The industry may “absolutely see a rule-making on overdraft” practices from the CFPB, said Isaac Boltansky, director of policy research at Compass Point Research & Trading. But given the massive list of other items the CFPB might tackle, Chopra may decide to take a more targeted approach by slapping penalties on individual banks rather than writing a sweeping rule, Boltansky said.

CFPB officials under the Trump administration reached a $122 million settlement with TD Bank over its overdraft practices and kicked off an investigation into Regions Financial’s overdrafts. In June, both banks announced changes to their practices.

Earlier this month, a CFPB spokesperson told American Banker that overdrafts can be “very costly for consumers, and we are continuing to monitor market activity in this area.”

Pressure may also come from other bank and credit union regulators. Already, the chairman of the National Credit Union Administration is signaling that he is focusing on credit unions’ overdraft practices.

Todd Harper, Biden’s choice to lead the agency, said in a statement to American Banker that some federal credit unions’ overdraft practices are inconsistent with their goals by making it “harder for members to regain their financial footing.”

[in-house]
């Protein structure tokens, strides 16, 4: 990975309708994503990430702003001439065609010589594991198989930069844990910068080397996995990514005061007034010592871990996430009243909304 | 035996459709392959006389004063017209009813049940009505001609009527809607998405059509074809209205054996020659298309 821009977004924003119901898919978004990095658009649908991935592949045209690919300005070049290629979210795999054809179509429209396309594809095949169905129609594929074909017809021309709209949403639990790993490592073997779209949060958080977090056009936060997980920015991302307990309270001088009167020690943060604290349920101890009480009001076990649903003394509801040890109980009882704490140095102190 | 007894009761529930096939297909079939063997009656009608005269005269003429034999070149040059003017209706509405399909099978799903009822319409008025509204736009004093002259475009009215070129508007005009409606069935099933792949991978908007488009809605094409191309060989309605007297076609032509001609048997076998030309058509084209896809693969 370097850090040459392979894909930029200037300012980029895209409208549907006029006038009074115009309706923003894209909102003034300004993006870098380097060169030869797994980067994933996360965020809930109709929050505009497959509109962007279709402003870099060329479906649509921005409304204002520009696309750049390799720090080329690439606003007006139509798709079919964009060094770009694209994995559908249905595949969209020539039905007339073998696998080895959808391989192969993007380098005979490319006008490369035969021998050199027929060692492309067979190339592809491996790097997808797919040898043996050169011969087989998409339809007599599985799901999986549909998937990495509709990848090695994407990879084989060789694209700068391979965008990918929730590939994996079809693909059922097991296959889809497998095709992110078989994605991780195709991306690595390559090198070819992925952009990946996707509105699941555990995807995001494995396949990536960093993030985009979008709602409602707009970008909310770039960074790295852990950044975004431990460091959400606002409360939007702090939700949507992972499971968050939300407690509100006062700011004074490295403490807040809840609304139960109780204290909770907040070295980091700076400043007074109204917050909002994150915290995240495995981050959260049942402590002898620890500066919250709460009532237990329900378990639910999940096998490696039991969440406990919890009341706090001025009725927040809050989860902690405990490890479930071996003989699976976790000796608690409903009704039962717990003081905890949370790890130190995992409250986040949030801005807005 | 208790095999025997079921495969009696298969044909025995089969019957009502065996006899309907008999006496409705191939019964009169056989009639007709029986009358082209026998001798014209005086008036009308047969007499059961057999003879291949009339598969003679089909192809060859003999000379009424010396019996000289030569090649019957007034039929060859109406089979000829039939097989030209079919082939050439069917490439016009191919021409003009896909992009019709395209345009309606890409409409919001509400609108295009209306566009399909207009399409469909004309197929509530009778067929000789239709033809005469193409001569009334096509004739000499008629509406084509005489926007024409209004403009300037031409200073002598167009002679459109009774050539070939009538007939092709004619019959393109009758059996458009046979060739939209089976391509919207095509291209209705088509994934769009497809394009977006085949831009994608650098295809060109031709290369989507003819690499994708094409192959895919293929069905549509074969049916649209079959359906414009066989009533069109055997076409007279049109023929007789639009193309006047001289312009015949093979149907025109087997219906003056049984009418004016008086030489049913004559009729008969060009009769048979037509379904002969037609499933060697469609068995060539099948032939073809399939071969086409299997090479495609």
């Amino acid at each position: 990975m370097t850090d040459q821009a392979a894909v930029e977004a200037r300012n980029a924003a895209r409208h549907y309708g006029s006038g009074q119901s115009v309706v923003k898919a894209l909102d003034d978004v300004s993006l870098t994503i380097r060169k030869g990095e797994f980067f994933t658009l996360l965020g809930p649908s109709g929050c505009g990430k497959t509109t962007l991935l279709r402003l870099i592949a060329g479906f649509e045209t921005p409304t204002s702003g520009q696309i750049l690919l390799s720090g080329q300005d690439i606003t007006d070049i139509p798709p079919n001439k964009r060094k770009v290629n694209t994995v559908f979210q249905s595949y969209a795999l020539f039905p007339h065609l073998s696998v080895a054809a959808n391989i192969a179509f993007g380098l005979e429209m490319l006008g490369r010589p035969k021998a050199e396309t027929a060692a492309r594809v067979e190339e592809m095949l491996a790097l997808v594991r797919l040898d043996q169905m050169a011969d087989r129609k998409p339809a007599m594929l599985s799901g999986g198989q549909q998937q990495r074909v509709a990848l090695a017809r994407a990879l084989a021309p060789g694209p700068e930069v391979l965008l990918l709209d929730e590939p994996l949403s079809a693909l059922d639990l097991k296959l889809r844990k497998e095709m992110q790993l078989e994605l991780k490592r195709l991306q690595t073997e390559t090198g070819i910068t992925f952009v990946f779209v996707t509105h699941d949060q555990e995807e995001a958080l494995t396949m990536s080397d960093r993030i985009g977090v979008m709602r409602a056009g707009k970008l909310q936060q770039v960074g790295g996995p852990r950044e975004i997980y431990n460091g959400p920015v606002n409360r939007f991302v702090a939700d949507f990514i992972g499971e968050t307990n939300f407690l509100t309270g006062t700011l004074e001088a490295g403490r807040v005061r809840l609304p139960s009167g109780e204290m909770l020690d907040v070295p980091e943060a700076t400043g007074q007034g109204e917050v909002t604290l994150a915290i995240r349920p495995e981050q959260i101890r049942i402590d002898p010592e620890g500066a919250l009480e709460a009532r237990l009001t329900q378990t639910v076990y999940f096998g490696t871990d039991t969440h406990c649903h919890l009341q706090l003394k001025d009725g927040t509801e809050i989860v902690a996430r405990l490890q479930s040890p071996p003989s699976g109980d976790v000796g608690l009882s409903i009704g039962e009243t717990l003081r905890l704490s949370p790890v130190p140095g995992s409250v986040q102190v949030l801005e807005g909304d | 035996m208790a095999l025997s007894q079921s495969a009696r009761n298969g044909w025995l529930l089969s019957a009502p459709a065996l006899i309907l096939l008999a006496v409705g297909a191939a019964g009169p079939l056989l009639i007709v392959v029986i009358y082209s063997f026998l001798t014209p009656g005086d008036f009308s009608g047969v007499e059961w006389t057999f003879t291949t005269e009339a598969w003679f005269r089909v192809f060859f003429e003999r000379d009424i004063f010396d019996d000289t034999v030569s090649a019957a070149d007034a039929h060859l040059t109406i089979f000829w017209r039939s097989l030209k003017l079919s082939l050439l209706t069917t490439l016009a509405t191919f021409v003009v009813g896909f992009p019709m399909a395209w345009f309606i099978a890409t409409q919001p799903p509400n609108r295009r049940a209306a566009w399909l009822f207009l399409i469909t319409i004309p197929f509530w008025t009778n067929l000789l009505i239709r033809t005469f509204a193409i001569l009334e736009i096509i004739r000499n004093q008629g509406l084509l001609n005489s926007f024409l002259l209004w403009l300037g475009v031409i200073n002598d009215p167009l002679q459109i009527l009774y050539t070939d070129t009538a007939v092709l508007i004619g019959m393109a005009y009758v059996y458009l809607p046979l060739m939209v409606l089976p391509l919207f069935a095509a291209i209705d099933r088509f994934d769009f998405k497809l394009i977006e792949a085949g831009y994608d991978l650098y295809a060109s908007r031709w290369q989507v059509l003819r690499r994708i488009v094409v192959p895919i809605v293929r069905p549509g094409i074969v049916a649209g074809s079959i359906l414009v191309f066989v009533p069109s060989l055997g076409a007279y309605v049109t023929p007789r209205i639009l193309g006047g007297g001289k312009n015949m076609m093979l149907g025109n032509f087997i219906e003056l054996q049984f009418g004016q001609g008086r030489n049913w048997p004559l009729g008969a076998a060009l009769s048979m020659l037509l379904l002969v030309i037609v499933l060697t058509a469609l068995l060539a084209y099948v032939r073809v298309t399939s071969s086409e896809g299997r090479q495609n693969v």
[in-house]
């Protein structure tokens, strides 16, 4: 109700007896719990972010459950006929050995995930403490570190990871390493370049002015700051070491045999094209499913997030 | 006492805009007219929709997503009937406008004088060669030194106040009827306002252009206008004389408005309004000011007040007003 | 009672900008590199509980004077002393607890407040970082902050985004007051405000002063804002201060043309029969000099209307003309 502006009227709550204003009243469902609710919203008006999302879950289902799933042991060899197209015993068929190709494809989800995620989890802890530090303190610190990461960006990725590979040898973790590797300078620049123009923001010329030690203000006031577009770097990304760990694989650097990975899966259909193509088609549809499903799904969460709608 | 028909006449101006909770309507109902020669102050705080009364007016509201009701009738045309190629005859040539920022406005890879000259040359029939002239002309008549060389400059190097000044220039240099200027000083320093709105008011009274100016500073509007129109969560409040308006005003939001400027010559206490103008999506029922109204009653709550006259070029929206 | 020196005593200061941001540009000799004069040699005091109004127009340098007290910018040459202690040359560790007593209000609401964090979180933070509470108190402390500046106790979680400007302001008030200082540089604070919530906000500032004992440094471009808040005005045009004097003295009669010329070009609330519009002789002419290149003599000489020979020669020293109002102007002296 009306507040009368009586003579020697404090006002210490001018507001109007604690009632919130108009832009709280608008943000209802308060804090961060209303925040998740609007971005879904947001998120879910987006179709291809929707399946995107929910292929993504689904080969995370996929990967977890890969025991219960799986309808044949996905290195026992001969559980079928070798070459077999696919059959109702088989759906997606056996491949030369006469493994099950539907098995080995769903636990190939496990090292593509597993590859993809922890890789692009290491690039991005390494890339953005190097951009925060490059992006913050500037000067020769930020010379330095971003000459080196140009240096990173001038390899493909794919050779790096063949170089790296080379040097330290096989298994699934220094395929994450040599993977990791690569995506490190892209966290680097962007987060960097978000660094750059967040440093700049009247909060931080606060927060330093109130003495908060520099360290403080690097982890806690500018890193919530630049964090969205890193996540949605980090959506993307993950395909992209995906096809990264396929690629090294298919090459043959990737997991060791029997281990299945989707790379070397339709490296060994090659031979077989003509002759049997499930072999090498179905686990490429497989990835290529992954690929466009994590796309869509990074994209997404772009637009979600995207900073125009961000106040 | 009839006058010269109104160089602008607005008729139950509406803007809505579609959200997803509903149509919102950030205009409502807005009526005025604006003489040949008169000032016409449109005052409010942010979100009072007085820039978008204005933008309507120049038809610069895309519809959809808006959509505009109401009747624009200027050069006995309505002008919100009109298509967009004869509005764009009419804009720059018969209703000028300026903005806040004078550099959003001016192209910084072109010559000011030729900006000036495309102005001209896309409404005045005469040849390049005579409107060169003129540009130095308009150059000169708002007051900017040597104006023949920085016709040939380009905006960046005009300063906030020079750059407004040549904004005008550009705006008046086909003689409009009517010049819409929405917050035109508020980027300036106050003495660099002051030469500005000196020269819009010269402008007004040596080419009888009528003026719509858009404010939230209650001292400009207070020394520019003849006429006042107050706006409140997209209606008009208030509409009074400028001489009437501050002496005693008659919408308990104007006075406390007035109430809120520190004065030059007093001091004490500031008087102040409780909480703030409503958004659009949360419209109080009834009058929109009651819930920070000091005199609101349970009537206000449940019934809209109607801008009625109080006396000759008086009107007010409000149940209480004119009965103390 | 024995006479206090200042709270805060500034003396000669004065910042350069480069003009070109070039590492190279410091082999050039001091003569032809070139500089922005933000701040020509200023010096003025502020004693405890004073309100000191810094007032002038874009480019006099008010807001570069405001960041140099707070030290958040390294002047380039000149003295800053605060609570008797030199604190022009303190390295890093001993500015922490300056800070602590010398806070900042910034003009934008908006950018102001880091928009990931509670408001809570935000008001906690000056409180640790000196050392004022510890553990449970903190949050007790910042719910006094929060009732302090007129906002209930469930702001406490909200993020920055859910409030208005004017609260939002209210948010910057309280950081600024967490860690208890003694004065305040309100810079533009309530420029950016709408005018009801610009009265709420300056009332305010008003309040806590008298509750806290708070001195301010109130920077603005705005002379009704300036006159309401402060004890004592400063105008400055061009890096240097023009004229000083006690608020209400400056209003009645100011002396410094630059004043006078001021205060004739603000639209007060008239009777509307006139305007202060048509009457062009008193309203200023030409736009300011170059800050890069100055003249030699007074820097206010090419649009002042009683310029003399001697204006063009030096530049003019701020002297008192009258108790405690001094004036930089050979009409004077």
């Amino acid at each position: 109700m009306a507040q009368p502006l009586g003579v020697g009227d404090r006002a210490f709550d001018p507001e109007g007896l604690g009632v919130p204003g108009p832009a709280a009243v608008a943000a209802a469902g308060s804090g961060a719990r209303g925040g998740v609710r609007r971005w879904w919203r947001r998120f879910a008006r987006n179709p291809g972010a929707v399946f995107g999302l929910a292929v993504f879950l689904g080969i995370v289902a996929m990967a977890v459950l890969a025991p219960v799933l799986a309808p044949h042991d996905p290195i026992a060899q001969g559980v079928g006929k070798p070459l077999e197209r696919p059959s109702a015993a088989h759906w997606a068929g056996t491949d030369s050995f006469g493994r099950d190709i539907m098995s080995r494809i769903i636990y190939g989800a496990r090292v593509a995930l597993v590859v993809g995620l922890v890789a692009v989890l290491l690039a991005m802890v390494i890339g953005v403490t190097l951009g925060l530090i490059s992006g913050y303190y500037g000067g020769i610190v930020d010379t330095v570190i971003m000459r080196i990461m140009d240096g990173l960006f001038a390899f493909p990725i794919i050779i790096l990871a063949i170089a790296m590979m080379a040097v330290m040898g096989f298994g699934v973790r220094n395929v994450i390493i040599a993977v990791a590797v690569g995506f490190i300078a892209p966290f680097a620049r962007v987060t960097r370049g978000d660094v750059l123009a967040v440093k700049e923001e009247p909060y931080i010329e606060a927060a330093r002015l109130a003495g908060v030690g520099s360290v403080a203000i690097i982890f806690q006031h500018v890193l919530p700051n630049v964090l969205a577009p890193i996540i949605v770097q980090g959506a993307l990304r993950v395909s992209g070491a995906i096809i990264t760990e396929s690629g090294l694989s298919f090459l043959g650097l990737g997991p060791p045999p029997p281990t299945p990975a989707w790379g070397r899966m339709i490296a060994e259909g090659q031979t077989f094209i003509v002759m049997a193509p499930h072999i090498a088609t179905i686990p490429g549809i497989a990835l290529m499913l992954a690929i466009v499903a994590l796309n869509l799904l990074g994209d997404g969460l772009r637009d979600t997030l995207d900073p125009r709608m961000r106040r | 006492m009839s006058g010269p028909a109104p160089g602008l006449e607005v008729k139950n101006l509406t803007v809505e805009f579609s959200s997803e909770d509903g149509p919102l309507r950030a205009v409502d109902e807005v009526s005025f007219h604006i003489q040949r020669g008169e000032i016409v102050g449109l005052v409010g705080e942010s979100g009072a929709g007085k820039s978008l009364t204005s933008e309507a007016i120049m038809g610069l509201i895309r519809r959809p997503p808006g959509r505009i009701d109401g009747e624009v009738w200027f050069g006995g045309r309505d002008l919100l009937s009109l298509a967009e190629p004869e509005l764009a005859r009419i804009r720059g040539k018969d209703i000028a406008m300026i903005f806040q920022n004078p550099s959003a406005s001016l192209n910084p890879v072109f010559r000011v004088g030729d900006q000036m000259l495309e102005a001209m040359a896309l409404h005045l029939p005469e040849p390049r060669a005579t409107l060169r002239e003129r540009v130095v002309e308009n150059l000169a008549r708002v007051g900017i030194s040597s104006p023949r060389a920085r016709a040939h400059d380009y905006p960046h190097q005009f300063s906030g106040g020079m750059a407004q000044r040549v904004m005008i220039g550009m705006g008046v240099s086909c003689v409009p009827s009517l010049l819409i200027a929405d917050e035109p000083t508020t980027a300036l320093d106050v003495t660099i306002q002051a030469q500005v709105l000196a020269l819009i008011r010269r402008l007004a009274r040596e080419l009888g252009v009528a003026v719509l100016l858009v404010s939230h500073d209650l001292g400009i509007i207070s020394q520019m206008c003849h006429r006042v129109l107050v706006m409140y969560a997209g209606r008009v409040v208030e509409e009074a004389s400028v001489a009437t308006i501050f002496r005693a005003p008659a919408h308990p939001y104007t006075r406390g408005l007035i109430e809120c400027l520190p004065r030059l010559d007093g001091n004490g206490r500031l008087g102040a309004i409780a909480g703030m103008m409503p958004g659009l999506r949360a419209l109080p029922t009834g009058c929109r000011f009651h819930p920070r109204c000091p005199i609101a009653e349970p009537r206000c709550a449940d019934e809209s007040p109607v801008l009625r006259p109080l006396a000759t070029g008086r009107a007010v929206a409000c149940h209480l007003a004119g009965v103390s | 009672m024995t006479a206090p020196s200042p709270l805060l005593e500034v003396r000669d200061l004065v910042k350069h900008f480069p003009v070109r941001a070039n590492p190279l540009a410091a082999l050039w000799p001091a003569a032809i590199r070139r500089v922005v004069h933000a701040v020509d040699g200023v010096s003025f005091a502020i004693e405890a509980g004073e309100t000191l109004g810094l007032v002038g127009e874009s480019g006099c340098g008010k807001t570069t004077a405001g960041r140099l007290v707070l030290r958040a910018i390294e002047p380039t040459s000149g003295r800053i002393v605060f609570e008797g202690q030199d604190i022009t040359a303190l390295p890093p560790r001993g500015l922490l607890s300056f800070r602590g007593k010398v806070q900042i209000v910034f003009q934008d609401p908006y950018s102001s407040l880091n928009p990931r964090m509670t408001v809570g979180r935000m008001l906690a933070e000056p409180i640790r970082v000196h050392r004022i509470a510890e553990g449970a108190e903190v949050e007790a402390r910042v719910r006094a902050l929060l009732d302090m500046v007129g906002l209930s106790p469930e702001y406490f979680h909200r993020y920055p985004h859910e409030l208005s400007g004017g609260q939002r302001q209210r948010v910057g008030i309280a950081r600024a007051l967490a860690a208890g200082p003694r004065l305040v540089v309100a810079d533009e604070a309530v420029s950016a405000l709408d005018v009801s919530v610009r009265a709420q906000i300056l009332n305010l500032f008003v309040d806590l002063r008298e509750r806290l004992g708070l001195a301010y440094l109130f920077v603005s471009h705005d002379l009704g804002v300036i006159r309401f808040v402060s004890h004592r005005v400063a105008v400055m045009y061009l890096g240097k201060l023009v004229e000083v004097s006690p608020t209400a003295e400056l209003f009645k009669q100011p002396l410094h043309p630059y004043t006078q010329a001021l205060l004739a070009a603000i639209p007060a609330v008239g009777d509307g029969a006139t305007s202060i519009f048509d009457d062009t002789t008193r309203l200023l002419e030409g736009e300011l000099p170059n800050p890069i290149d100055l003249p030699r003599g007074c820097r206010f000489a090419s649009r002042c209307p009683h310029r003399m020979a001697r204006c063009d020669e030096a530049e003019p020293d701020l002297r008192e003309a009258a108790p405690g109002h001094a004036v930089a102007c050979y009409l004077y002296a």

“This, together with Black and Hispanic consumers being disproportionately harmed by overdraft fees, leads to financial exclusion, not financial inclusion,” Harper said.

Financial industry trade groups pushed back on criticism of overdraft fees.

Overdraft options “enable consumers to make a critical purchase at a time when they may not have sufficient funds,” the National Association of Federally-Insured Credit Unions said in a statement.

If regulators limit overdrafts, credit union leaders worry that their customers would be frustrated over transactions getting denied, said Ryan Donovan, chief advocacy officer at the Credit Union National Association, which represents state and federally chartered institutions.

“If you make it more difficult for consumers to receive these benefits, there may be a financial impact on the financial institution, but the real impact is going to be on the consumer that wants this product,” Donovan said.

Restricting overdrafts would “drive many consumers to predatory payday lenders” and would not fix the underlying need for helping Americans meet emergency expenses, Consumer Bankers Association general counsel David Pommerehn said in an emailed statement.